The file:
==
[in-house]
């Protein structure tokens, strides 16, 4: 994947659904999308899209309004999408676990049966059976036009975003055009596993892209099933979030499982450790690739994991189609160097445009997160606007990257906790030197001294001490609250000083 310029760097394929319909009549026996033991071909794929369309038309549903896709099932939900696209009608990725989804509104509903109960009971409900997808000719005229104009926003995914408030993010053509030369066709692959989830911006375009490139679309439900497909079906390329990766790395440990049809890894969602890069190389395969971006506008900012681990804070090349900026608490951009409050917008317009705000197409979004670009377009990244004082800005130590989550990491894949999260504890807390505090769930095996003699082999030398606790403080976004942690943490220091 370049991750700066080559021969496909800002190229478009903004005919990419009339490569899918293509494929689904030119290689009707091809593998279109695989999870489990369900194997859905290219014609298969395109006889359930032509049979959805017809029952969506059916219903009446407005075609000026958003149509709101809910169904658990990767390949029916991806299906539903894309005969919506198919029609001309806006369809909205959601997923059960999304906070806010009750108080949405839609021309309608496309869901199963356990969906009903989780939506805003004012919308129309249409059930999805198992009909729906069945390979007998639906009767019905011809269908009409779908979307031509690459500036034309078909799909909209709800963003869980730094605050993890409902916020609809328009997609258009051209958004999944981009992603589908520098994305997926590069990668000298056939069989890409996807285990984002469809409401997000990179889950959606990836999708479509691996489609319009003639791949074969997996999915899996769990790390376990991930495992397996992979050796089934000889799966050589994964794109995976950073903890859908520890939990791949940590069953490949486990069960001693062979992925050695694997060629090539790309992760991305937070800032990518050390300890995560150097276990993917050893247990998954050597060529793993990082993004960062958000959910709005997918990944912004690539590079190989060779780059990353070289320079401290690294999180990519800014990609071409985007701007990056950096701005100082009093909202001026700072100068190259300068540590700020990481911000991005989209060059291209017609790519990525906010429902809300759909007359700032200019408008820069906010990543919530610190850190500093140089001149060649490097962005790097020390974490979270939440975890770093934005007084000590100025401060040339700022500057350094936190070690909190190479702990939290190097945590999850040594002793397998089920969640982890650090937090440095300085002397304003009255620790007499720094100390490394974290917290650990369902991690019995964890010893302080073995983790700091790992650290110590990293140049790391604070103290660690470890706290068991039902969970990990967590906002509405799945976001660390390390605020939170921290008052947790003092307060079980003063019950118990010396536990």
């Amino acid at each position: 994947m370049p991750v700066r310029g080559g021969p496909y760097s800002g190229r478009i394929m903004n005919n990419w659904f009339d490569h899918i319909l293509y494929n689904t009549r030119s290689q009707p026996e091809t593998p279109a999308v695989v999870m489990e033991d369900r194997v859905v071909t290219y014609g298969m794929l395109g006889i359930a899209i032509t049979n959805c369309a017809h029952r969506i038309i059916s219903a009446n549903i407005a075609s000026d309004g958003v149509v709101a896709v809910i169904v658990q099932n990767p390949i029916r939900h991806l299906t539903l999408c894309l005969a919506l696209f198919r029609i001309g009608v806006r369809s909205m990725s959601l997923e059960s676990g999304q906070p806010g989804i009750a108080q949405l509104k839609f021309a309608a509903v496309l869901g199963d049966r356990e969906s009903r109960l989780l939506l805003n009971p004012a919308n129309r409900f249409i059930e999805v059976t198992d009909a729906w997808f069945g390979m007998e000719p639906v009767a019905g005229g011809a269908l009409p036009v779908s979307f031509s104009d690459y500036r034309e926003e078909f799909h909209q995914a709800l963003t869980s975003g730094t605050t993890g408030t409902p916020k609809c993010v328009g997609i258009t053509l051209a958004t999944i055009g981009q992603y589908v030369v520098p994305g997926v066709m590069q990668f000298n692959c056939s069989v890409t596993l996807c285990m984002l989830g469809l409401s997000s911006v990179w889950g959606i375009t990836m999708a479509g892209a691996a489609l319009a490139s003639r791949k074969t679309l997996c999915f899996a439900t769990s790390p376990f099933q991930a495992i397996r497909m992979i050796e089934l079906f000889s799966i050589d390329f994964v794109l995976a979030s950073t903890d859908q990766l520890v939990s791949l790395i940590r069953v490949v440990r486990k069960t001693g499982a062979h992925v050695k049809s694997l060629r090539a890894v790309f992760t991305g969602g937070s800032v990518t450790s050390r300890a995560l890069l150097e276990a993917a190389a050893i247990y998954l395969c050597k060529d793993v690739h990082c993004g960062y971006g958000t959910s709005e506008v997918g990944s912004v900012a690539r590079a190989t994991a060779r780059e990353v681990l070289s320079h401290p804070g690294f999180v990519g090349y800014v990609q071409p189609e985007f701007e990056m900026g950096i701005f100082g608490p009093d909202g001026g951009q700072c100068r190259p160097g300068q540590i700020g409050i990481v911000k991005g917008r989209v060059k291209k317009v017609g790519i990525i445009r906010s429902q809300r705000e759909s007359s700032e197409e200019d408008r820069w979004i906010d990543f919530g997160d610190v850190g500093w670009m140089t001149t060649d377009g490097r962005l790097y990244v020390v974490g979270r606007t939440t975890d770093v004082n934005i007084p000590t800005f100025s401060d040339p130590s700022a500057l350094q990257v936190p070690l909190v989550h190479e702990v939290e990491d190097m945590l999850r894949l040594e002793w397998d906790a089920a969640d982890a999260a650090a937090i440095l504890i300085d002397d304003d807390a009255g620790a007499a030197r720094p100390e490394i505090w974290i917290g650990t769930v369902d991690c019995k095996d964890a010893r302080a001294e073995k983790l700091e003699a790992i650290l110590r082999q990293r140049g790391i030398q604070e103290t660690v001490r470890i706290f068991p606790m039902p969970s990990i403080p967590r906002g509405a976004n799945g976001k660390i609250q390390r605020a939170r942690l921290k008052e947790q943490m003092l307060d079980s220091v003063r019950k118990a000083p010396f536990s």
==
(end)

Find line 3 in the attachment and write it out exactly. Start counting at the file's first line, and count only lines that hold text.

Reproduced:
């Amino acid at each position: 994947m370049p991750v700066r310029g080559g021969p496909y760097s800002g190229r478009i394929m903004n005919n990419w659904f009339d490569h899918i319909l293509y494929n689904t009549r030119s290689q009707p026996e091809t593998p279109a999308v695989v999870m489990e033991d369900r194997v859905v071909t290219y014609g298969m794929l395109g006889i359930a899209i032509t049979n959805c369309a017809h029952r969506i038309i059916s219903a009446n549903i407005a075609s000026d309004g958003v149509v709101a896709v809910i169904v658990q099932n990767p390949i029916r939900h991806l299906t539903l999408c894309l005969a919506l696209f198919r029609i001309g009608v806006r369809s909205m990725s959601l997923e059960s676990g999304q906070p806010g989804i009750a108080q949405l509104k839609f021309a309608a509903v496309l869901g199963d049966r356990e969906s009903r109960l989780l939506l805003n009971p004012a919308n129309r409900f249409i059930e999805v059976t198992d009909a729906w997808f069945g390979m007998e000719p639906v009767a019905g005229g011809a269908l009409p036009v779908s979307f031509s104009d690459y500036r034309e926003e078909f799909h909209q995914a709800l963003t869980s975003g730094t605050t993890g408030t409902p916020k609809c993010v328009g997609i258009t053509l051209a958004t999944i055009g981009q992603y589908v030369v520098p994305g997926v066709m590069q990668f000298n692959c056939s069989v890409t596993l996807c285990m984002l989830g469809l409401s997000s911006v990179w889950g959606i375009t990836m999708a479509g892209a691996a489609l319009a490139s003639r791949k074969t679309l997996c999915f899996a439900t769990s790390p376990f099933q991930a495992i397996r497909m992979i050796e089934l079906f000889s799966i050589d390329f994964v794109l995976a979030s950073t903890d859908q990766l520890v939990s791949l790395i940590r069953v490949v440990r486990k069960t001693g499982a062979h992925v050695k049809s694997l060629r090539a890894v790309f992760t991305g969602g937070s800032v990518t450790s050390r300890a995560l890069l150097e276990a993917a190389a050893i247990y998954l395969c050597k060529d793993v690739h990082c993004g960062y971006g958000t959910s709005e506008v997918g990944s912004v900012a690539r590079a190989t994991a060779r780059e990353v681990l070289s320079h401290p804070g690294f999180v990519g090349y800014v990609q071409p189609e985007f701007e990056m900026g950096i701005f100082g608490p009093d909202g001026g951009q700072c100068r190259p160097g300068q540590i700020g409050i990481v911000k991005g917008r989209v060059k291209k317009v017609g790519i990525i445009r906010s429902q809300r705000e759909s007359s700032e197409e200019d408008r820069w979004i906010d990543f919530g997160d610190v850190g500093w670009m140089t001149t060649d377009g490097r962005l790097y990244v020390v974490g979270r606007t939440t975890d770093v004082n934005i007084p000590t800005f100025s401060d040339p130590s700022a500057l350094q990257v936190p070690l909190v989550h190479e702990v939290e990491d190097m945590l999850r894949l040594e002793w397998d906790a089920a969640d982890a999260a650090a937090i440095l504890i300085d002397d304003d807390a009255g620790a007499a030197r720094p100390e490394i505090w974290i917290g650990t769930v369902d991690c019995k095996d964890a010893r302080a001294e073995k983790l700091e003699a790992i650290l110590r082999q990293r140049g790391i030398q604070e103290t660690v001490r470890i706290f068991p606790m039902p969970s990990i403080p967590r906002g509405a976004n799945g976001k660390i609250q390390r605020a939170r942690l921290k008052e947790q943490m003092l307060d079980s220091v003063r019950k118990a000083p010396f536990s």